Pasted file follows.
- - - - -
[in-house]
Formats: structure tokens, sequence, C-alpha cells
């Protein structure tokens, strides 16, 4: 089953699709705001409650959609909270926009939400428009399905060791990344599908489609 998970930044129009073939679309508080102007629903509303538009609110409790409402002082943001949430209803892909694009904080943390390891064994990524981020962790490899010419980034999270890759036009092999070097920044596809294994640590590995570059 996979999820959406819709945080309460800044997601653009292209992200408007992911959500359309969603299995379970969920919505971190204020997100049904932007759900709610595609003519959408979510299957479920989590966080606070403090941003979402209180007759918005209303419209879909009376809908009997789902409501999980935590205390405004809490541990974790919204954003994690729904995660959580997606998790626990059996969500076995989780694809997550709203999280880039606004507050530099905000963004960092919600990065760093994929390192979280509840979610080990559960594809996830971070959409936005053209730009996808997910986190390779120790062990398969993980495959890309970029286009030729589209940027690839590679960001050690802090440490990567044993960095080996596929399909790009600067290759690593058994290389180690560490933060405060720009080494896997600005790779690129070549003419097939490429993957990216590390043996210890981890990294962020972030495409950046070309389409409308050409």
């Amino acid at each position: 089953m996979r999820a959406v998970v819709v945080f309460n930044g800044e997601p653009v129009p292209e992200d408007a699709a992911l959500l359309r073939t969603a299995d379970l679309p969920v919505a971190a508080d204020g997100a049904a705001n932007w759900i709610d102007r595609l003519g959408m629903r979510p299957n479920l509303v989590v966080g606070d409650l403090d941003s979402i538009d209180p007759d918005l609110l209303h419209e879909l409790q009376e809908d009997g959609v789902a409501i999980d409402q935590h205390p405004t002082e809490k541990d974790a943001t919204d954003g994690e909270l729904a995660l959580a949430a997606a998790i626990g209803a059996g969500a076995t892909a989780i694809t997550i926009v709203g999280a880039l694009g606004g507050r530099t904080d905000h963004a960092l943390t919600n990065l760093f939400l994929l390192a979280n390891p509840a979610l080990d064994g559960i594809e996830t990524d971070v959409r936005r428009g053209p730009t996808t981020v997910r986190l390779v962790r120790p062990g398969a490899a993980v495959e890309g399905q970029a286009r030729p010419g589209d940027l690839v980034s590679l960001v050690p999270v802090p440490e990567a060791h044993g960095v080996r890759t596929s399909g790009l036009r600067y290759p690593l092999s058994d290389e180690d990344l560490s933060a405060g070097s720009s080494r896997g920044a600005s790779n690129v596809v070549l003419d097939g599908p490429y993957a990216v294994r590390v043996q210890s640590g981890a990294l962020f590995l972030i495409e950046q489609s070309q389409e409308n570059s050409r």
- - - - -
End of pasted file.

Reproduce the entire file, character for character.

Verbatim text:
[in-house]
Formats: structure tokens, sequence, C-alpha cells
């Protein structure tokens, strides 16, 4: 089953699709705001409650959609909270926009939400428009399905060791990344599908489609 998970930044129009073939679309508080102007629903509303538009609110409790409402002082943001949430209803892909694009904080943390390891064994990524981020962790490899010419980034999270890759036009092999070097920044596809294994640590590995570059 996979999820959406819709945080309460800044997601653009292209992200408007992911959500359309969603299995379970969920919505971190204020997100049904932007759900709610595609003519959408979510299957479920989590966080606070403090941003979402209180007759918005209303419209879909009376809908009997789902409501999980935590205390405004809490541990974790919204954003994690729904995660959580997606998790626990059996969500076995989780694809997550709203999280880039606004507050530099905000963004960092919600990065760093994929390192979280509840979610080990559960594809996830971070959409936005053209730009996808997910986190390779120790062990398969993980495959890309970029286009030729589209940027690839590679960001050690802090440490990567044993960095080996596929399909790009600067290759690593058994290389180690560490933060405060720009080494896997600005790779690129070549003419097939490429993957990216590390043996210890981890990294962020972030495409950046070309389409409308050409």
């Amino acid at each position: 089953m996979r999820a959406v998970v819709v945080f309460n930044g800044e997601p653009v129009p292209e992200d408007a699709a992911l959500l359309r073939t969603a299995d379970l679309p969920v919505a971190a508080d204020g997100a049904a705001n932007w759900i709610d102007r595609l003519g959408m629903r979510p299957n479920l509303v989590v966080g606070d409650l403090d941003s979402i538009d209180p007759d918005l609110l209303h419209e879909l409790q009376e809908d009997g959609v789902a409501i999980d409402q935590h205390p405004t002082e809490k541990d974790a943001t919204d954003g994690e909270l729904a995660l959580a949430a997606a998790i626990g209803a059996g969500a076995t892909a989780i694809t997550i926009v709203g999280a880039l694009g606004g507050r530099t904080d905000h963004a960092l943390t919600n990065l760093f939400l994929l390192a979280n390891p509840a979610l080990d064994g559960i594809e996830t990524d971070v959409r936005r428009g053209p730009t996808t981020v997910r986190l390779v962790r120790p062990g398969a490899a993980v495959e890309g399905q970029a286009r030729p010419g589209d940027l690839v980034s590679l960001v050690p999270v802090p440490e990567a060791h044993g960095v080996r890759t596929s399909g790009l036009r600067y290759p690593l092999s058994d290389e180690d990344l560490s933060a405060g070097s720009s080494r896997g920044a600005s790779n690129v596809v070549l003419d097939g599908p490429y993957a990216v294994r590390v043996q210890s640590g981890a990294l962020f590995l972030i495409e950046q489609s070309q389409e409308n570059s050409r």